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Common reporting standard: Which entity to be?

In the second of a two part commentary, global advisory firm Maitland Group, considers a family trust as a financial institution or a non-financial entity.

In the second of a two part commentary, global advisory firm Maitland Group, considers a family trust as a financial institution or a non-financial entity.

No one likes to be a square peg in a round hole. It doesn’t feel right. However, for protectors of family trusts with an eye on the new Common Reporting Standard (CRS) requirements, it can often be better for the trust to wear the incongruous name of “financial institution” than the alternative of “passive non-financial entity”.

In part one  of this article we discussed what the CRS might mean in general terms for protectorsIn part two, we look in more detail at the different consequences for protectors depending on whether the trust is a financial institution or a non-financial entity.

A trust that is a financial institution is deemed to maintain financial accounts and it is the financial account that is potentially the subject of reporting. So what is a financial account in the context of a trust? This is where the square peg has to be hammered particularly hard as, of course, a trust is very different from a bank or an investment fund where the concept of an account is easily understood.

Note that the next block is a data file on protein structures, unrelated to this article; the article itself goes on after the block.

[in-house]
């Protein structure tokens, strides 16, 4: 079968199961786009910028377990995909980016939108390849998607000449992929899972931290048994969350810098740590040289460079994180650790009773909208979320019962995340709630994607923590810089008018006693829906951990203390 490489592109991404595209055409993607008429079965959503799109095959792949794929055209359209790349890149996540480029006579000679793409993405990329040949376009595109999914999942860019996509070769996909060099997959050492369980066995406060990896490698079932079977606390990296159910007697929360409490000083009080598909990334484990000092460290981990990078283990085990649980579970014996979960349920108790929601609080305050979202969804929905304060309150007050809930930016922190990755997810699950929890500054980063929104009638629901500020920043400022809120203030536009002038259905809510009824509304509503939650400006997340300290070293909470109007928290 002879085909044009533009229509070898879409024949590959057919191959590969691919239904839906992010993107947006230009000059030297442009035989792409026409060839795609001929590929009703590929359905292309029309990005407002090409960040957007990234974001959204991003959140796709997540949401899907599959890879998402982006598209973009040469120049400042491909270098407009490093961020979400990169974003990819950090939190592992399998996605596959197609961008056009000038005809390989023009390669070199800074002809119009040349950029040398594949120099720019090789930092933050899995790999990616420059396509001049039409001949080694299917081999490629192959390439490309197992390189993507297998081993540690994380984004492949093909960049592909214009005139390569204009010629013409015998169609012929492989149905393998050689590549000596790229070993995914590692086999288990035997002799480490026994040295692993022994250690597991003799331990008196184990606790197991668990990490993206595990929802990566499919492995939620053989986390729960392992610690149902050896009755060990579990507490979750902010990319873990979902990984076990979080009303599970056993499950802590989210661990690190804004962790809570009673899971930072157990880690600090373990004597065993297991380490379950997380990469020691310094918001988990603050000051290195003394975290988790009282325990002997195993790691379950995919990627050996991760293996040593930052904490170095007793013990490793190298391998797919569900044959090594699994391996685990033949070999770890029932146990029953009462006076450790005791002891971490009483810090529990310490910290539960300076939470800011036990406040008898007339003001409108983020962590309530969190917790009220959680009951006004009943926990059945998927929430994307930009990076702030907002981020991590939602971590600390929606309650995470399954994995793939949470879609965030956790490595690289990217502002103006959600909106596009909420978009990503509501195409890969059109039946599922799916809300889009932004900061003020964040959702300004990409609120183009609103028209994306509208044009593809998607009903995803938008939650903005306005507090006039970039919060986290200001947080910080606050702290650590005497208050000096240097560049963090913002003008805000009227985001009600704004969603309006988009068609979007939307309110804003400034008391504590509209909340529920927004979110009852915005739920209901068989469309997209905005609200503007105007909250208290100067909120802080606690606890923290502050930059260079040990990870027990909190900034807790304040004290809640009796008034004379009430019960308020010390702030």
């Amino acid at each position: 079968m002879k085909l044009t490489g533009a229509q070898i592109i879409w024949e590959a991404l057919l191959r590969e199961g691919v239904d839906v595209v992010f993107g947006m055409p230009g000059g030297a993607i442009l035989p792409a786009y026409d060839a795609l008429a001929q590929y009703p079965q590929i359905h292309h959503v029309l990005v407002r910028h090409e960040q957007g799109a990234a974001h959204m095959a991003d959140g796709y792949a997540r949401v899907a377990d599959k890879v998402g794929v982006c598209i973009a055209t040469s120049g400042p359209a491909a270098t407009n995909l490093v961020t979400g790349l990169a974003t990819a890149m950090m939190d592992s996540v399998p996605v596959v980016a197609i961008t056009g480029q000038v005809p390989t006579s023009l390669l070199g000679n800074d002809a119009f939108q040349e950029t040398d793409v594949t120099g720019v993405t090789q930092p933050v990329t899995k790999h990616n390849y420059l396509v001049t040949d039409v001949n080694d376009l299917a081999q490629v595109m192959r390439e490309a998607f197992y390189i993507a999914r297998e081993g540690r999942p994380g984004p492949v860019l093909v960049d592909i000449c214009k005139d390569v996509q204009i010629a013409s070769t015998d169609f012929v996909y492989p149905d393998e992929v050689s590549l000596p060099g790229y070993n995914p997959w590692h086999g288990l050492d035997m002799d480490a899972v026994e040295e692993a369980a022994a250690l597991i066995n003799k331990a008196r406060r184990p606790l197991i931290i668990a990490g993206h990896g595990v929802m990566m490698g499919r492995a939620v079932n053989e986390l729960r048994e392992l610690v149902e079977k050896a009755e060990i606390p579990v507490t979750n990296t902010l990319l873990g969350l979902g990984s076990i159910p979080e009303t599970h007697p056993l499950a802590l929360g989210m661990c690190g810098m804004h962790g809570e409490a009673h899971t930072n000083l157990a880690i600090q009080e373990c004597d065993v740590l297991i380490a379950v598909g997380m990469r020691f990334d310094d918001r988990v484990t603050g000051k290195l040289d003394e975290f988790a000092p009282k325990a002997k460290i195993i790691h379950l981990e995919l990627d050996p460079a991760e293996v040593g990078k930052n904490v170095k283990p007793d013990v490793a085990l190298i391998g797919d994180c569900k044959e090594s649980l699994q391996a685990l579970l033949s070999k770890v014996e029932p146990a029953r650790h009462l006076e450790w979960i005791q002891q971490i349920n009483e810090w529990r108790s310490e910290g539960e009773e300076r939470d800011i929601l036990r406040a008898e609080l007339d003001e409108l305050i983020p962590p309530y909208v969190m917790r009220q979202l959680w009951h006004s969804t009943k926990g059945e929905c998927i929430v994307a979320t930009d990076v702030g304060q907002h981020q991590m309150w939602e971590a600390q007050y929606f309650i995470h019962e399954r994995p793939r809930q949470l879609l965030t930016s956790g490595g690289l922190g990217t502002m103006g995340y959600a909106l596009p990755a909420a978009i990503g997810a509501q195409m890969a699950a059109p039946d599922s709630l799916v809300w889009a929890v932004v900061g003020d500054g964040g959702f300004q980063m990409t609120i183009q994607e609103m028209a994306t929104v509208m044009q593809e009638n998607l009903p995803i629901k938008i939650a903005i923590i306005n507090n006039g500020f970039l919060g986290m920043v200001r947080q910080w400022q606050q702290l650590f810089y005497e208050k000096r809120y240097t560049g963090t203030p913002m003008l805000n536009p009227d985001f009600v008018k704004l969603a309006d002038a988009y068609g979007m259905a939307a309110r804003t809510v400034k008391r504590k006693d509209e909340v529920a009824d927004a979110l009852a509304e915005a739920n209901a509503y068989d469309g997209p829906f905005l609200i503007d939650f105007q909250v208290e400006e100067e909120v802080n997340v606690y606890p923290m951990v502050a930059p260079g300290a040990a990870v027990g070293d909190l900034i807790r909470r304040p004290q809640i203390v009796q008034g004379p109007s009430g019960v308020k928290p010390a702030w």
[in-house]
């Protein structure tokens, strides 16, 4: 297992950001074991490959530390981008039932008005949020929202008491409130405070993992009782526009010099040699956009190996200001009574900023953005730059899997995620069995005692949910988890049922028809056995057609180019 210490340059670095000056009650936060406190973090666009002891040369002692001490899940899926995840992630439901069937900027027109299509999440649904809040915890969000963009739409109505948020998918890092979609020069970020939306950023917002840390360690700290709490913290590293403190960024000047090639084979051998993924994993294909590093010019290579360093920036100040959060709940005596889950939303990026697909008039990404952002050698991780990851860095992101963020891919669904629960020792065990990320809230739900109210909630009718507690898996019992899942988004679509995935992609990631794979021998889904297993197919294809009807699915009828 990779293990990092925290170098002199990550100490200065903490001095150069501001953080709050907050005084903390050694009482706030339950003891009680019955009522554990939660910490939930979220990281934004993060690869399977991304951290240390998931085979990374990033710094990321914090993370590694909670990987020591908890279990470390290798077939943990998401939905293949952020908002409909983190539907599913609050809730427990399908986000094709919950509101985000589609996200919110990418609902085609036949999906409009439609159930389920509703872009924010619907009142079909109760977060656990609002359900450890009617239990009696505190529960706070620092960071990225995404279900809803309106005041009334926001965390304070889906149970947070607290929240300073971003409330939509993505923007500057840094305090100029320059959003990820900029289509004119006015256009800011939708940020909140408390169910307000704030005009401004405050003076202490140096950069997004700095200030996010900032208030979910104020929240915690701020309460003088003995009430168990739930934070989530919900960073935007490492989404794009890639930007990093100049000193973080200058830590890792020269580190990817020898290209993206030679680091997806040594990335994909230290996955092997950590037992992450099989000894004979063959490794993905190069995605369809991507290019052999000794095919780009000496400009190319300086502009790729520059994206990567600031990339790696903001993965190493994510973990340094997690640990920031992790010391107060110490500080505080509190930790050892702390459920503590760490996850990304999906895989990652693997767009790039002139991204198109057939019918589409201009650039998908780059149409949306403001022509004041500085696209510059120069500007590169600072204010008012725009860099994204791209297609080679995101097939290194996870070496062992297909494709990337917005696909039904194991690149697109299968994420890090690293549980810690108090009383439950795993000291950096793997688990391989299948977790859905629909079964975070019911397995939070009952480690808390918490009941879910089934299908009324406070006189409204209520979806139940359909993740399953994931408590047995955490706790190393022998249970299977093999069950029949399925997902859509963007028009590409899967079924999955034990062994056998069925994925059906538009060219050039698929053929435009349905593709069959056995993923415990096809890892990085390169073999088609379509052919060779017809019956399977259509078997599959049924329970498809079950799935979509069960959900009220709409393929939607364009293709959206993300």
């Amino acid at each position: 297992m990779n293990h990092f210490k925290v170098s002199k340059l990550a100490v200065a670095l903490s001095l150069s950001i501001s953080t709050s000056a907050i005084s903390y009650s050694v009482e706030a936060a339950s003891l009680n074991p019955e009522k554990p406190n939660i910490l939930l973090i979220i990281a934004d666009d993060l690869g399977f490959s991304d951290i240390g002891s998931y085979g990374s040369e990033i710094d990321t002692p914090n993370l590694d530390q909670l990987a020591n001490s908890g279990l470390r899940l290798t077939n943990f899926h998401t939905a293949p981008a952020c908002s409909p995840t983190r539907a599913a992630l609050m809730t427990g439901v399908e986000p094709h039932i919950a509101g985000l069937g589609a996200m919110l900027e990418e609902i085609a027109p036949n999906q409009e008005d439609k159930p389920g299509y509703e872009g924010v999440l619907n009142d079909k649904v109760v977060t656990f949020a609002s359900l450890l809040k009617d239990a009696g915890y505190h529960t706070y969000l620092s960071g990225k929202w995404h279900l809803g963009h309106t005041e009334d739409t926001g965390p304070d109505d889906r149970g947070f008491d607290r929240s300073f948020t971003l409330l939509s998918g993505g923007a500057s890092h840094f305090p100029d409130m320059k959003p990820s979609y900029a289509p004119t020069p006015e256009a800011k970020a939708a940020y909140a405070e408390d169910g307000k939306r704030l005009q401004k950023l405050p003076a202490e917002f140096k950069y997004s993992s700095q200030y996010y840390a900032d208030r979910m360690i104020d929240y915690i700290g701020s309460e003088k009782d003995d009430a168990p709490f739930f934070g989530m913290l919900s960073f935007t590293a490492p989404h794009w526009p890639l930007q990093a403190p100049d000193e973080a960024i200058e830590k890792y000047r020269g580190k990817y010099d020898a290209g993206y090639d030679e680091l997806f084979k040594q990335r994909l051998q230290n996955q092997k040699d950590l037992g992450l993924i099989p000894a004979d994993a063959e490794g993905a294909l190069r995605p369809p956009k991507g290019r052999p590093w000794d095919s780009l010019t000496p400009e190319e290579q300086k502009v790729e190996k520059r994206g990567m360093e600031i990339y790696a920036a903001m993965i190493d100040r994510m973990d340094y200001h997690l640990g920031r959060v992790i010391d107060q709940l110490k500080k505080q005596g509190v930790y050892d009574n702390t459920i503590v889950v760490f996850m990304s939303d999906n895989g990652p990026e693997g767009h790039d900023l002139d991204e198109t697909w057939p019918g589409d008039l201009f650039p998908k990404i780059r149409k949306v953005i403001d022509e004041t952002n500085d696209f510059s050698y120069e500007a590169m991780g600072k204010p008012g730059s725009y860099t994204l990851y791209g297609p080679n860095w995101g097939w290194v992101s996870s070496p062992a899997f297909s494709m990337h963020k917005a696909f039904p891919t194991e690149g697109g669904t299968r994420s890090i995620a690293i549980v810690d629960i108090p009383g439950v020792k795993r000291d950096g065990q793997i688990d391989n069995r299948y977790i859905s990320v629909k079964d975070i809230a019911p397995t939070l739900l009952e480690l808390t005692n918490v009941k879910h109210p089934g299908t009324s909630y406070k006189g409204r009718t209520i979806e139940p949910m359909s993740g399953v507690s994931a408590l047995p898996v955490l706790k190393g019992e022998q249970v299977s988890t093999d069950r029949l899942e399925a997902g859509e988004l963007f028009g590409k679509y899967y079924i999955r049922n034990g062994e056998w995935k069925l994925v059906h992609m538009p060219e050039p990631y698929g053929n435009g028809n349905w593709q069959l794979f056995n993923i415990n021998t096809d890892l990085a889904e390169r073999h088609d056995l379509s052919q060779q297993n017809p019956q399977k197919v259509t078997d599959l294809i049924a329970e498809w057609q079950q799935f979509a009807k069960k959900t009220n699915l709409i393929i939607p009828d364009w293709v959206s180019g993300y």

The CRS rules specify that a financial account in the context of a trust is a debt or equity interest in the trust. At this point, protectors reading this article would, understandably, be saying to themselves that they certainly do not hold a debt or equity interest in the normal sense of the word.

However, the CRS deems the following people to hold an equity interest:

  • The settlor
  • Beneficiaries
  • Anyone else exercising ultimate effective control over the trust.

It is the third category that potentially affects a protector. Can it be said that a protector is “exercising ultimate effective control” over a trust? We pointed out in part one of this article that the OECD FAQs state that any protector should always be treated as an account holder irrespective of whether they exercise effective control over the trust. We also pointed out that in most countries this is not an accurate statement of the law and it would not be correct to follow it. But it shows us what we are up against. Many institutions may find it easier to follow the advice of the OECD in the FAQ rather than to perform the legal analysis required to determine whether the advice is correct.

Do protectors exercise ultimate effective control?

This is a question that needs to be considered carefully as, if it is the case, then the protector is potentially the subject of reporting and there may be circumstances in which the entire value of the trust would be reported to the protector’s tax authorities.

Fortunately, there will be many instances where a protector’s powers will be such that they do not place ultimate effective control in the hands of the protector and, even if they do, there is still the question as to whether the protector actually exercises those powers. But the position can only be clarified in each case by an examination of the terms of the trust deed and of the other factual circumstances surrounding the role actually played by the protector.